• If your acne is severe or appears on your chest and back, it may need to be treated with antibiotics or stronger creams that are only available on prescription, speak to your practitioner to arrange a consultation.

 

Things you can try

Some self-help techniques may also be useful:

  • Do not wash affected areas of skin more than twice a day. Frequent washing can irritate the skin and make symptoms worse.
  • Wash the affected area with a mild soap or cleanser and lukewarm water. Very hot or cold water can make acne worse.
  • Don’t try to “clean out” blackheads or squeeze spots. This can make them worse and cause permanent scarring.
  • Avoid using too much make-up and cosmetics. Use water-based products that are described as non-comedogenic (this means the product is less likely to block the pores in your skin).
  • Completely remove make-up before going to bed.
  • If dry skin is a problem, use a fragrance-free, water-based emollient.
  • Regular exercise cannot improve your acne, but it can boost your mood and improve your self-esteem. Shower as soon as possible once you finish exercising as sweat can irritate your acne.
  • Wash your hair regularly and try to avoid letting your hair fall across your face.

Treatments can take up to three months to work, so don’t expect results overnight.

 

Treatments from your Practitioner

See your practitioner if your acne is more widespread – for example, you have a large number of papules and pustules, or over-the-counter medication hasn’t worked – as you probably need prescription medication.
Prescription medications that can be used to treat acne include:

  • Topical retinoids
  • Topical antibiotics
  • Azelaic acid
  • Antibiotic tablets
  • In women, the combined oral contraceptive pill (GP only)
  • Isotretinoin tablets(GP only)

If you have severe acne, such as a large number of papules and pustules on your chest and back as well as your face, or if you have painful nodules, your GP can refer you to an expert in treating skin conditions (dermatologist)

 

Diagnosing acne

Your GP or practitioner will be able to diagnose acne by looking at your skin. This will involve examining your face, chest and back for the different types of spot, such as blackheads or sore, red nodules.
How many spots you have and how painful and inflamed they are will help determine how severe your acne is. This is important in planning your treatment.

Four grades can be used to measure the severity of acne:

  • Grade 1 (mild) – acne is mostly confined to whiteheads and blackheads, with just a few papules and pustules
  • Grade 2 (moderate) – there are multiple papules and pustules, which are mostly confined to the face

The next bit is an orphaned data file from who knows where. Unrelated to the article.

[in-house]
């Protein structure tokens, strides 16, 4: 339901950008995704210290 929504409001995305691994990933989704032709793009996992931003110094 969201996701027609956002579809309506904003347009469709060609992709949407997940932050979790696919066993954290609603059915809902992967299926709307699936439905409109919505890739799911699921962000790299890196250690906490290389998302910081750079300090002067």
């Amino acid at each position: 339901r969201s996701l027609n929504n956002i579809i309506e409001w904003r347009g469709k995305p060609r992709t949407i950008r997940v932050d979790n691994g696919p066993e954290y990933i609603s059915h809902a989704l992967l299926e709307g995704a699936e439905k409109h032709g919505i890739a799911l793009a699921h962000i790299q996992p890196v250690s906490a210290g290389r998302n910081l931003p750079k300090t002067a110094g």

• Grade 3 (moderately severe) – there is a large number of papules and pustules, as well as the occasional inflamed nodule, and the back and the chest are also affected by acne
  • Grade 4 (severe) – there is a large number of large, painful pustules and nodules

 

Acne in women

If acne suddenly starts in adult women, it can be a sign of a hormonal imbalance, especially if is accompanied by other symptoms such as excessive body hair (hirsutism) and irregular or light periods.
The most common cause of hormonal imbalances in women is polycystic ovary syndrome.

 

Acne myths

Despite being one of the most widespread skin conditions, acne is also one of the most poorly understood. There are many myths and misconceptions about it:

  • Acne is caused by a poor diet.” So far, research has not found any foods that cause acne. Eating a healthy, balanced diet is recommended because it is good for your heart and your health in general.
  • Acne is caused by having dirty skin and poor hygiene.” Most of the biological reactions that trigger acne occur beneath the skin, not on the surface, so the cleanliness of your skin will have no effect on your acne. Washing your face more than twice a day could just aggravate your skin.
  • Squeezing blackheads, whiteheads and spots is the best way to get rid of acne.” This could actually make symptoms worse and may leave you with scarring.
  • Sexual activity can influence acne.” Having sex or masturbating will not make acne any better or worse.
  • Sunbathing, sunbeds and sunlamps help improve the symptoms of acne.” There is no conclusive evidence that prolonged exposure to sunlight or using sunbeds or sunlamps can improve acne. Many medications used to treat acne can make your skin more sensitive to light, so exposure could cause painful damage to your skin, not to mention increase your risk of skin cancer.
  • Acne is infectious.” You cannot pass acne on to other people.